But seriously, folks, has it really come to this? Threatening to sue the Breeders' Cup because you don't agree with the medication policy adopted by the organization's board of directors two years ago.
The reasons for possible litigation in a letter from the attorney representing California horse owners Gary and Mary West were many: the safety and health of horses and jockeys; the “obvious” financial injury to owners and breeders who have raced in an environment permitting race-day medication; the “unfair advantage” it would give to owners of horses from outside the U.S. who don't use Lasix as a crutch. And then there were the “fiduciary duty” references, namely that discontinuing the use of Lasix for two days a year would “have a devastating impact on every aspect of the American Thoroughbred racing industry.”
The letter says Breeders' Cup would be “betraying U.S.-based racing interests in favor of foreign interests” if it had gone forward with the ban on Lasix for all of its 2013 championship races at Santa Anita.
“Our clients see no moral, legal or ethical rationale or justification for providing preferential treatment to foreign interests who only marginally participate in the BC's races,” the letter said. “They provide no jobs in this country, the money does not stay in this country, and almost none of the foreign horses were bred or bought at U.S.-based sales.”
The influence of internationally owned farms like Ashford Stud, Darley, Juddmonte, Shadwell and others is enormous, both in providing jobs and stimulating the American horse farm economy, Thoroughbred sales, and ancillary businesses.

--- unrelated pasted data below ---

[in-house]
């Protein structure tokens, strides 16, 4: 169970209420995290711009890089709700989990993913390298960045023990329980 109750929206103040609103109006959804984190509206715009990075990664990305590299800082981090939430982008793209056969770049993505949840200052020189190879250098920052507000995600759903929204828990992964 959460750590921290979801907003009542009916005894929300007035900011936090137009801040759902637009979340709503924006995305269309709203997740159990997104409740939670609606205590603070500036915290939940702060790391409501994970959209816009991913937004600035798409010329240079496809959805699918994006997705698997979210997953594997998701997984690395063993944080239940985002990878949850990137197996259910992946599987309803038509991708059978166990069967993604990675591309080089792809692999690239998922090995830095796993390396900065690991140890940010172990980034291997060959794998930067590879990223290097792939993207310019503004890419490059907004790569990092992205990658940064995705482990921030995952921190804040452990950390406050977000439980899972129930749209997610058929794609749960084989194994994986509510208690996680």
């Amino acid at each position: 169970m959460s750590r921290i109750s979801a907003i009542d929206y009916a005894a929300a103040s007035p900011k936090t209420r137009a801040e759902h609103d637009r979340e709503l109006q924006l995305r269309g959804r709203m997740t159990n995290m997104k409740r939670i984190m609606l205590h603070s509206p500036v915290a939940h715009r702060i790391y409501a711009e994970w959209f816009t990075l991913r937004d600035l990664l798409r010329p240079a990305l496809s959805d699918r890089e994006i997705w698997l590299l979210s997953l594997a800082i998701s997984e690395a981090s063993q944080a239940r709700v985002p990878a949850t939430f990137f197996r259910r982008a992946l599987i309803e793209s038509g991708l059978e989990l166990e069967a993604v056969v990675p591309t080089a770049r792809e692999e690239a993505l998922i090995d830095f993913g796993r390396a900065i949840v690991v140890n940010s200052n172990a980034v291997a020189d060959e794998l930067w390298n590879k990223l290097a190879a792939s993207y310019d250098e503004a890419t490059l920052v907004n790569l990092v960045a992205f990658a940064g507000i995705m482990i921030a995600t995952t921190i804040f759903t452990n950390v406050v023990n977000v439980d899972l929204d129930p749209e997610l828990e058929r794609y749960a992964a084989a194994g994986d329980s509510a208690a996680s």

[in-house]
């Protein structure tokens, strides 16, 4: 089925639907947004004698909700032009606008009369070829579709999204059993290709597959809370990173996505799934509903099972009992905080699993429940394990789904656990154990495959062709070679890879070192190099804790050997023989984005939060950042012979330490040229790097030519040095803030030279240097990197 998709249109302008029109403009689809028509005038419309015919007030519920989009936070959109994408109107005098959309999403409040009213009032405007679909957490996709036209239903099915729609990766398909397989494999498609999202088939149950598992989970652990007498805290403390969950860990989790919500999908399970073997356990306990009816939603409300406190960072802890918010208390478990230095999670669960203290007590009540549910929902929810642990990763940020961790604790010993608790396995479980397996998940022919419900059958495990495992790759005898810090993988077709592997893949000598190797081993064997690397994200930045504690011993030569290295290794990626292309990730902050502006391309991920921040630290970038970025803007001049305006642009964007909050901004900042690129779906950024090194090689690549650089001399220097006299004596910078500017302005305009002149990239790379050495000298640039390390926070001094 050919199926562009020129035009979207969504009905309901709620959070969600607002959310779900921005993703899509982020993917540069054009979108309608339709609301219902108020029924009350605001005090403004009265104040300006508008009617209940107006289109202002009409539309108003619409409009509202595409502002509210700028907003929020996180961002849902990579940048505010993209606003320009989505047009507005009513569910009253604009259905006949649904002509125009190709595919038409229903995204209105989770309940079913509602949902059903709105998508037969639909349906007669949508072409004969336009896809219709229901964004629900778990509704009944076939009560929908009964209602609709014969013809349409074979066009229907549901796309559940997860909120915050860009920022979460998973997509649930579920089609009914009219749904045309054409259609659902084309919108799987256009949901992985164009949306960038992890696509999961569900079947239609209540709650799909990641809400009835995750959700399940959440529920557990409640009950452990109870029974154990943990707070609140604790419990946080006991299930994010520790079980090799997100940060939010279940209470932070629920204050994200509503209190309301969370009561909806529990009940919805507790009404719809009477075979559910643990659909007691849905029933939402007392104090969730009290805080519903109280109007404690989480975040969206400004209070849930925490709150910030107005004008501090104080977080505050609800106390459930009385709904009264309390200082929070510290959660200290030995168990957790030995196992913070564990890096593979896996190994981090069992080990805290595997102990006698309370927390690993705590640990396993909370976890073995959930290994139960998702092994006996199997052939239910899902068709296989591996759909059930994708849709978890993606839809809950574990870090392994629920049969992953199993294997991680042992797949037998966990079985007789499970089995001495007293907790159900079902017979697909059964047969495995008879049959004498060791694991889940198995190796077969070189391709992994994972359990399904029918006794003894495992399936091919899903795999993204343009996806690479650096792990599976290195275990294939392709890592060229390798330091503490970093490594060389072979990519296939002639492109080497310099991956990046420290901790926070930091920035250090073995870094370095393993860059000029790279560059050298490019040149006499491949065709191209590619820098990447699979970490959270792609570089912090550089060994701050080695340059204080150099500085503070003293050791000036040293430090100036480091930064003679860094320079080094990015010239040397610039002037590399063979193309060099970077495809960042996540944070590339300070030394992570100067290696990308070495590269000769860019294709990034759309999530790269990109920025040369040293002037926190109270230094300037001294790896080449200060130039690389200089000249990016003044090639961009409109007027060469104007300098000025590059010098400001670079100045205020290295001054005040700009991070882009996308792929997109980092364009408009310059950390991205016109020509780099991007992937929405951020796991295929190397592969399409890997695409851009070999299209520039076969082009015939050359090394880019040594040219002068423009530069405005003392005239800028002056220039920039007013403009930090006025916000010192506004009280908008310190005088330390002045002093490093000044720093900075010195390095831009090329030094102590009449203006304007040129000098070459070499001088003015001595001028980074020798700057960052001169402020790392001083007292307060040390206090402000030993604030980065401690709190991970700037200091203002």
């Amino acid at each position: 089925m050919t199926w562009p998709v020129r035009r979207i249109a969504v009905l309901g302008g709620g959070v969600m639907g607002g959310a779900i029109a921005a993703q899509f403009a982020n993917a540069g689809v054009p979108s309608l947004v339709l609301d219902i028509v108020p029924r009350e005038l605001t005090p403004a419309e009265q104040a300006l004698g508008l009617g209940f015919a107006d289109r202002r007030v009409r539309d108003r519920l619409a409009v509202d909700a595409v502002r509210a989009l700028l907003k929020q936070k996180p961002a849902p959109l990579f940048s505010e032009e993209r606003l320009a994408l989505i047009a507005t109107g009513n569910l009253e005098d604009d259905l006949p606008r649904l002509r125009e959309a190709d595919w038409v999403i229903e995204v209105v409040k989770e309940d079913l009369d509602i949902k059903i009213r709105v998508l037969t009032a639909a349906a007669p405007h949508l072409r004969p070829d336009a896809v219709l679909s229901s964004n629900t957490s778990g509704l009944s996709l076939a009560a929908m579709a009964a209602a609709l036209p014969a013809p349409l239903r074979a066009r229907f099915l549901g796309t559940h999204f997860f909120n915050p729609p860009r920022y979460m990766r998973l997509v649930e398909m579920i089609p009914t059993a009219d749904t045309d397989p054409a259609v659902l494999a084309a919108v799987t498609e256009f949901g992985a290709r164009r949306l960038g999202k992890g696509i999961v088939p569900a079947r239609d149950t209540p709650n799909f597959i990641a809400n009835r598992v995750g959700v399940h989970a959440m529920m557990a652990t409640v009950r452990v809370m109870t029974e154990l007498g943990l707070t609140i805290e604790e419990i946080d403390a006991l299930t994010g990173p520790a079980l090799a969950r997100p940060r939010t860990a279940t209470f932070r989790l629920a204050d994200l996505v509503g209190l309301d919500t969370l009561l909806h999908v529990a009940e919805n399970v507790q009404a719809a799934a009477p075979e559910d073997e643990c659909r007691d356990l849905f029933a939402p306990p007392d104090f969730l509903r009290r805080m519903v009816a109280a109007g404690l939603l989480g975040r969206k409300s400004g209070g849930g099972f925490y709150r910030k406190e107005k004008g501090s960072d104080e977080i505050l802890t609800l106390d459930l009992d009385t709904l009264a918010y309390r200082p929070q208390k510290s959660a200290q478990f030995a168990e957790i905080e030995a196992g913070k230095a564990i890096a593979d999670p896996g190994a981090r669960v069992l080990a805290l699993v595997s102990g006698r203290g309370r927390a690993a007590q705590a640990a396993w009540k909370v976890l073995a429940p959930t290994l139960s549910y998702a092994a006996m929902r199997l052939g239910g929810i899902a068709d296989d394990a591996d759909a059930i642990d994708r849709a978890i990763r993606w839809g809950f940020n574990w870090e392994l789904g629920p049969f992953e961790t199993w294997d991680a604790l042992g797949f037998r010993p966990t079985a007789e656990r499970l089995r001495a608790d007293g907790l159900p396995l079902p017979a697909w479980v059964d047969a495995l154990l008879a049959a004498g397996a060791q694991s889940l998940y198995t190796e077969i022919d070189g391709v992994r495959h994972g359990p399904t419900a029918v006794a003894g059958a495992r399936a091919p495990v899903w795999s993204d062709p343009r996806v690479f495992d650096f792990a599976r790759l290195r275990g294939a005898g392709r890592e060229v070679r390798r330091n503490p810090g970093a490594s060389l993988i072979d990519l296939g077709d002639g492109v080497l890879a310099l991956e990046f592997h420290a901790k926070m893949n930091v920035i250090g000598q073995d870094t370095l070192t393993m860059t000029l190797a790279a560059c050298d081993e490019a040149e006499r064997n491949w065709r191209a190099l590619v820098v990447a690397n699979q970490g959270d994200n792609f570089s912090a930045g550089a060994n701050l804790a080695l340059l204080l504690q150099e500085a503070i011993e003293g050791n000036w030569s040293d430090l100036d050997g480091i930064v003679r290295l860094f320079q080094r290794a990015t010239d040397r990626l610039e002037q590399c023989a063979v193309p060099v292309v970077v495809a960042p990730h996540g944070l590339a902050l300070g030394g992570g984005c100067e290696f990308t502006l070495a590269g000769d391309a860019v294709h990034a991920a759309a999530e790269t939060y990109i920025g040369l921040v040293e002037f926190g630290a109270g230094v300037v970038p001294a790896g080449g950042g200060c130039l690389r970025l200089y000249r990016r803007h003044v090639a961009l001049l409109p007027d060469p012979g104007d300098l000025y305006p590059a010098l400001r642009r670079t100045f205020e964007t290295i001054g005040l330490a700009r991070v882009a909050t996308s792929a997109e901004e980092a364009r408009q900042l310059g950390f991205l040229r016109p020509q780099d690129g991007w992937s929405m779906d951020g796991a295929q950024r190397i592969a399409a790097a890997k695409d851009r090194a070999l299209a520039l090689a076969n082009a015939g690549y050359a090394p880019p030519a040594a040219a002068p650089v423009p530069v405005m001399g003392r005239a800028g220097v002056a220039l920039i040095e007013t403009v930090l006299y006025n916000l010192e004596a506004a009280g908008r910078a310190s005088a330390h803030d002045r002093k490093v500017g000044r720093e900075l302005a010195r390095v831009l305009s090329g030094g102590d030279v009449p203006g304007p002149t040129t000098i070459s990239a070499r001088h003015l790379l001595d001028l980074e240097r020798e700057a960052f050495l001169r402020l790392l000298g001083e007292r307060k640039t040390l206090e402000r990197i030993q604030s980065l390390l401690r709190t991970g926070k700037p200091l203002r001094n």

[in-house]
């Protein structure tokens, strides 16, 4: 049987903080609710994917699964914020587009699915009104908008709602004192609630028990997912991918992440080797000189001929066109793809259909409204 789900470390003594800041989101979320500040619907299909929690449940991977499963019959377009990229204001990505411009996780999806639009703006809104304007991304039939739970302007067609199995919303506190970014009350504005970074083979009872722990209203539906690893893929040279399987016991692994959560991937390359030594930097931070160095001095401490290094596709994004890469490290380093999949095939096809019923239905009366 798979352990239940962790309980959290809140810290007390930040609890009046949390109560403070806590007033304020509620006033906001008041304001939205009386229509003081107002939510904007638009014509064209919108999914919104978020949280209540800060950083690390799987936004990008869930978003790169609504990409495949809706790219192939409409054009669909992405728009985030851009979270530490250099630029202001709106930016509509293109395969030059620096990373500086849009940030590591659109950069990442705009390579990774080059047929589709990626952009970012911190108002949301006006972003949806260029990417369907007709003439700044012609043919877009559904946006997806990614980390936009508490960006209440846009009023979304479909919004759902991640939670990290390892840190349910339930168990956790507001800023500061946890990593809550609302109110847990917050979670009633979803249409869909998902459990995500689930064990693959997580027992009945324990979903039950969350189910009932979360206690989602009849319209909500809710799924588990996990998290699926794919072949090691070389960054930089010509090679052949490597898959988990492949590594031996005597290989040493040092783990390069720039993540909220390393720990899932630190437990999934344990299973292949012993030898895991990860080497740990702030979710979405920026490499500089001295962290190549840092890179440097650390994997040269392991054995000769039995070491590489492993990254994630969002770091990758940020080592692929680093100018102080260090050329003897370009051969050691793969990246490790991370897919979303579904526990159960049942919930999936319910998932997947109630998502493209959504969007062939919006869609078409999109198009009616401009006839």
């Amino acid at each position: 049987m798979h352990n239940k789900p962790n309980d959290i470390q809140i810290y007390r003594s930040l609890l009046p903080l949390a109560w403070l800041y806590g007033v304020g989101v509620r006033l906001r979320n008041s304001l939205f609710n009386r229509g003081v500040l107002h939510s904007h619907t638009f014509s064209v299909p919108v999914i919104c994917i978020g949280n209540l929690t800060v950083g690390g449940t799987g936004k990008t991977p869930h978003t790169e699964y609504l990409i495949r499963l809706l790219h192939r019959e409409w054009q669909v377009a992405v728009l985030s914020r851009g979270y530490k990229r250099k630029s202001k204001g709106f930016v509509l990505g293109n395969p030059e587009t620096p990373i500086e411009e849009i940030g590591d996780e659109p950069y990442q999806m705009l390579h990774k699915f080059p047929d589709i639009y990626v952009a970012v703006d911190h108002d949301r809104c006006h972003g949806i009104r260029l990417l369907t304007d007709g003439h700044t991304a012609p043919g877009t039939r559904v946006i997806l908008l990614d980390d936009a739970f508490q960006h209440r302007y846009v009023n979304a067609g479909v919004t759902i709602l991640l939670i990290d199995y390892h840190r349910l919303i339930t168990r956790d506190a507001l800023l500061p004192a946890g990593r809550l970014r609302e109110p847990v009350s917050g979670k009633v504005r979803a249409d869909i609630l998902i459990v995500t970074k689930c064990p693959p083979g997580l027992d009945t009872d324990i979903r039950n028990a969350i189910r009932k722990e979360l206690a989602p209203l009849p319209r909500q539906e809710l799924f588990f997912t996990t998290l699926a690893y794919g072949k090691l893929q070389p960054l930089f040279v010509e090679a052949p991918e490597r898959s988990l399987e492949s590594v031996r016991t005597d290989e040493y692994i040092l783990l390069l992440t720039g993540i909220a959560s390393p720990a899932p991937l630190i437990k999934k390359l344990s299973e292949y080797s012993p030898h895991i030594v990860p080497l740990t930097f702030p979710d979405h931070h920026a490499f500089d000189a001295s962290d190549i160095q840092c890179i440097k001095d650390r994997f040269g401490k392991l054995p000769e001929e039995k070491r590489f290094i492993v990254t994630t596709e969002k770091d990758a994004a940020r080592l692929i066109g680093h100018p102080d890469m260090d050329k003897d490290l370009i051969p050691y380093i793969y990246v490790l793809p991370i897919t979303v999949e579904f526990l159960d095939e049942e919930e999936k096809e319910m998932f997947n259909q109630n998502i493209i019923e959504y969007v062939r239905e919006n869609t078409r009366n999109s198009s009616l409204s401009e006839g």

Someone could play the “fiduciary duty” card every time the Breeders' Cup was held at a track other than Churchill Downs, which has proven to be the most successful host site from a ticket sales and wagering standpoint. Yet no one has done that.
The letter said the Wests have paid fees to nominate stallions and foals to the Breeders' Cup “with the expectation that their horses would be competing within a Lasix-permissive environment” that existed in previous years. “This merits judicial intervention,” the letter said.
Let's go back in time to another major change to the Breeders' Cup program. In 1988, the Breeders' Cup Distaff (now Ladies' Classic) was shortened by a furlong, from a mile and a quarter, the distance at which it had been contested since the inaugural championship in 1984, to a mile and one-eighth.
You may remember that Personal Ensign capped off an incredible career that November day, getting up in the final jump to beat Winning Colors by a desperate nose in a race that many still believe to be the greatest in Breeders' Cup history.
The late Ogden Phipps bred that daughter of Private Account out of Grecian Banner, by Hoist the Flag, with the knowledge that the Breeders' Cup Distaff – the crowning event for fillies and mares – was a 10-furlong race, not nine furlongs. Had her furious rally fallen short and she finished second that day, needing another furlong to get the victory, would Ogden Phipps have sued the Breeders' Cup for shortening the race by 220 yards?
Now, that's funny.
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